Earlier today, a story emerged from the British tabloids that Bruce Willis was considering suing Apple in a bid to determine who gets his iTunes music collection after his death. Perhaps something more suited for April Fool's Day?(and fell for it) and we've updated the piece to reflect that the original source was a work of fiction. (Willis' wife tweeted this morning that the .)
But the one thing still not settled or answered from today's misreporting: what happens to downloaded content when the buyer passes away? (Spoiler alert: just because you buy it doesn't mean you own it, and certainly doesn't mean you can do whatever you like with it.)
Only one in a million people actually read the terms and conditions of any Web site, service, or application. You immediately jump to the bottom of the screen and hit the "I Agree" button and sail off on your digital downloading way. It's the terms and conditions which govern exactly who owns the music you buy even once you escape the mortal coil.
Questions have been left with Apple, but did not respond outside U.S. business hours at the time of writing.
The likely truth is that the contract between you and the service you are using -- say Apple in this case -- is terminated as soon as the person dies. In that event, the contract expires and the person's account and any purchased products cannot be transferred to anyone else.
Say, for example, Willis meets an untimely death and gives his daughter access to his iTunes account beforehand; this is breaking Apple's user agreement and therefore other members of his family cannot legally listen to the music.
But the real argument should be: does it matter whether the content you buy is 'physical' or digital?
When you buy an audio CD from a record store, you own that copy of the music, but you don't own a copyright to the music itself. The Electronic Frontier Foundation explains:
[O]nce you've acquired a lawfully-made CD or book or DVD, you can lend, sell, or give it away without having to get permission from the copyright owner. In simpler terms, "you bought it, you own it" (and because first sale also applies to gifts, "they gave it to you, you own it" is also true).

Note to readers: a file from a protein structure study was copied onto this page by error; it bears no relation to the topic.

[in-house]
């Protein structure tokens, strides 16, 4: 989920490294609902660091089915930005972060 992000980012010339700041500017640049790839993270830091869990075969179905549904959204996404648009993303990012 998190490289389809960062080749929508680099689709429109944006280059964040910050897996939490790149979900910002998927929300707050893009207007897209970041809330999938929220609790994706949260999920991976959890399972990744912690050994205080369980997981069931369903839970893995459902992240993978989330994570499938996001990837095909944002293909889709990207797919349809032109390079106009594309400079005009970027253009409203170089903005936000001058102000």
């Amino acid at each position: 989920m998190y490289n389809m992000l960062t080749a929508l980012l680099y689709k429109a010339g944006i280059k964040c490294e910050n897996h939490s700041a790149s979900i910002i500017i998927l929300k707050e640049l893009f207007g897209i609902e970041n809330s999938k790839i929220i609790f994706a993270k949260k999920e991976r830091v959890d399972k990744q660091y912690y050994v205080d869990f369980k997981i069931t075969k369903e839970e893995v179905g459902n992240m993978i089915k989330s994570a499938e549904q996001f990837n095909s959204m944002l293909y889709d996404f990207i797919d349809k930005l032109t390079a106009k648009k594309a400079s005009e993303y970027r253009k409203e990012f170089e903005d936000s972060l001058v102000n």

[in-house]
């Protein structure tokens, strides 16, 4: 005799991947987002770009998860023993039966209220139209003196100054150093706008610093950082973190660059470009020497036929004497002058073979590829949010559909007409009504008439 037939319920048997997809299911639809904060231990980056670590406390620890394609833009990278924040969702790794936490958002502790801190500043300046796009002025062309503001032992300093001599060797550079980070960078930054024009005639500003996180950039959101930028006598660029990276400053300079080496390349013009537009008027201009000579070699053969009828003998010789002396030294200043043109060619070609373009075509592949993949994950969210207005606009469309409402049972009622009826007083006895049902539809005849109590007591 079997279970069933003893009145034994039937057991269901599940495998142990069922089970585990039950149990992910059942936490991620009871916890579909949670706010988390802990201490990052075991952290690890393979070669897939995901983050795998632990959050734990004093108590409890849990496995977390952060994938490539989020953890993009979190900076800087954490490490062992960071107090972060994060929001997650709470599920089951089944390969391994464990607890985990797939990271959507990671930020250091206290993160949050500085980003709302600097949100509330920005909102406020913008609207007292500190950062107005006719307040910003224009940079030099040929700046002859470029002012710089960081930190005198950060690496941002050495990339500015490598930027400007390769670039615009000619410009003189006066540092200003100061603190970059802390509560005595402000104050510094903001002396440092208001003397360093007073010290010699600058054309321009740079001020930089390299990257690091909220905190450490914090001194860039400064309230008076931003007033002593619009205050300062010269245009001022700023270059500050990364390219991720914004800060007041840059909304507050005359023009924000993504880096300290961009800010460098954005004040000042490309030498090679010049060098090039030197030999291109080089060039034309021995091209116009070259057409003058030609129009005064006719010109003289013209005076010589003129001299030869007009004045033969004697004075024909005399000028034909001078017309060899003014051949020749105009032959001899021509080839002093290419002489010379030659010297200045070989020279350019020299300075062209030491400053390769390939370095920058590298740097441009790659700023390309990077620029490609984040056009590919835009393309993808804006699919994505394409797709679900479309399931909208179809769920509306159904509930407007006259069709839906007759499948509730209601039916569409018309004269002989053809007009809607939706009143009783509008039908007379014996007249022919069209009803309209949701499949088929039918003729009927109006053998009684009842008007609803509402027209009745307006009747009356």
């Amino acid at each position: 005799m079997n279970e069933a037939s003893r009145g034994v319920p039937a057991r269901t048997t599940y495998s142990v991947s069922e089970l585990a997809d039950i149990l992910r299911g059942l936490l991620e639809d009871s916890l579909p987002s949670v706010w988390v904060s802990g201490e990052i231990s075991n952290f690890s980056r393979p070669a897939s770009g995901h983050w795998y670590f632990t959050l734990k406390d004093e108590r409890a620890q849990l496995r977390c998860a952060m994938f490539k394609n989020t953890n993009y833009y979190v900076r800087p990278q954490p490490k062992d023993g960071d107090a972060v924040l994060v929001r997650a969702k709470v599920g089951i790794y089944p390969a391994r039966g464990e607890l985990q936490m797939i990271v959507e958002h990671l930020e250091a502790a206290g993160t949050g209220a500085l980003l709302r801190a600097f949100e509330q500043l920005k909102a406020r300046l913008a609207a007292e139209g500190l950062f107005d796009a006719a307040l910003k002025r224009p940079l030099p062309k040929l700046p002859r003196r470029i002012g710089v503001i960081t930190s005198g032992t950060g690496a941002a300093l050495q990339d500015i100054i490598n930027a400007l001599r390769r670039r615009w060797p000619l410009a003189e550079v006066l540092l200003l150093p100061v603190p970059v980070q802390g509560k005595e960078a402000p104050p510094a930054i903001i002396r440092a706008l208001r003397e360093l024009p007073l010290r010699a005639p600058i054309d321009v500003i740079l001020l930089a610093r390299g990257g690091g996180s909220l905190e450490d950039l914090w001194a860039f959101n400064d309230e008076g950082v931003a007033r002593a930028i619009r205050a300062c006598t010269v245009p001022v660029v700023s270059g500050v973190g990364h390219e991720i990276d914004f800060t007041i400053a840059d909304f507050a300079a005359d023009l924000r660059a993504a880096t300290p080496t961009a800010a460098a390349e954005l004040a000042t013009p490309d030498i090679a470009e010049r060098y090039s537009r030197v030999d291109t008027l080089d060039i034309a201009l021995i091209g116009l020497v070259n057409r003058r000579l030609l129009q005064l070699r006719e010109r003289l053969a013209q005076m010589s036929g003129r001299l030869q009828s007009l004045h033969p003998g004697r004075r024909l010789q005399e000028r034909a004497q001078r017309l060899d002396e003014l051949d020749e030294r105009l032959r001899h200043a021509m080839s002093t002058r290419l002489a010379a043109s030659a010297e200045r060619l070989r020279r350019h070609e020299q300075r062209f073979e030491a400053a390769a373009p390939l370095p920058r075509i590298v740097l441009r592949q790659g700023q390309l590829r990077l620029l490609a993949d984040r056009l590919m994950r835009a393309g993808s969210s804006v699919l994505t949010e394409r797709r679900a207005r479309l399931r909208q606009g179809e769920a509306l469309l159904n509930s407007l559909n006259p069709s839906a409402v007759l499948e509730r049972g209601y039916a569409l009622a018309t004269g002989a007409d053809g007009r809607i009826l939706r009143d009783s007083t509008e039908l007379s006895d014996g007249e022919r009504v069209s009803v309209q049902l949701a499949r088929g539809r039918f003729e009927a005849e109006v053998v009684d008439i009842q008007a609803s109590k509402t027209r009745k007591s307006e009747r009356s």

ZDNet's Ed Bott explained last year that the first-sale doctrine only applies to tangible items. Digital music downloads do not work in the same way. Even if you spend money on a download, it only gives a license to listen to it, for example, but it often comes with restrictions such as preventing that person from lending it, sharing it, or burning it to a CD.
On the face of it, it's quite simple. The iTunes terms of service agreement says under section B:
iTunes is the provider of the Service, which permits you to purchase or rent a license for digital content ("iTunes Products") for end user use only under the terms and conditions set forth in this Agreement.
But the devil is in the details. Set out below, Apple explains:
- You can use iTunes 'products' on up to five computers -- with the exception of film rentals;
- iTunes 'products' can be stored on up to five different accounts on compatible mobile devices. Free content is unlimited;
- Audio playlists can be burned on CDs up to seven times, and the CD becomes subject to the same usage rules as a CD bought from a store;
- 'Products' are provided through a license personal to you;
- You are not allowed to burn iTunes 'products' for anything other than your own personal backups;
- Films can only be viewed on one device at a time, and you cannot move films rented from your iPad, iPhone, iPod Touch or Apple TV;
- You have 30 days after downloading to watch a film, and 48 hours to finish viewing it;
- You have no commercial or promotional rights on any downloaded content.
That's just Apple. Amazon and Google also apply restrictions to what you can do with the music that you buy. It's a standard practice across most if not all online music because it's the copyright owners who set down restrictions on who can do what with the content they produce.
When Apple used digital rights management (DRM) technology to forcibly prevent users from copying or burning downloaded content to CDs, arguably the whole process was easier. You would be told promptly whether or not you could do something with your digital music and that was the end of it. It may not think it was necessarily fair but those are the terms you signed up to.
Apple, and many others, now provides DRM-free files, allowing you to transfer the music onto a set number of other devices that you own -- including but not limited to Apple's own hardware -- but you cannot pass them legally on to other people.
For all intents and purposes, plugging in a friend's iPod and transferring over music is exactly the same as sharing a music file through a peer-to-peer network; it's just that the latter is slightly easier to trace.
If someone does challenge the terms -- Willis or anyone else -- which do not explicitly state what happens when someone does die and leaves a wealth of downloaded content behind, it could result in a change in licensing agreements.
"By forcing a change in licensing agreements, he could potentially rob his fellow artists of income," warns Joshy Thomas, an intellectual property lawyer speaking to The Guardian.
After all, Apple and other music stores are just the person in the middle. It's not always down to them to set the terms because they have their own agreements with record labels, movie studios, and the like.
For now, shall we just agree to keep quiet? Or would you like to sign something to that effect?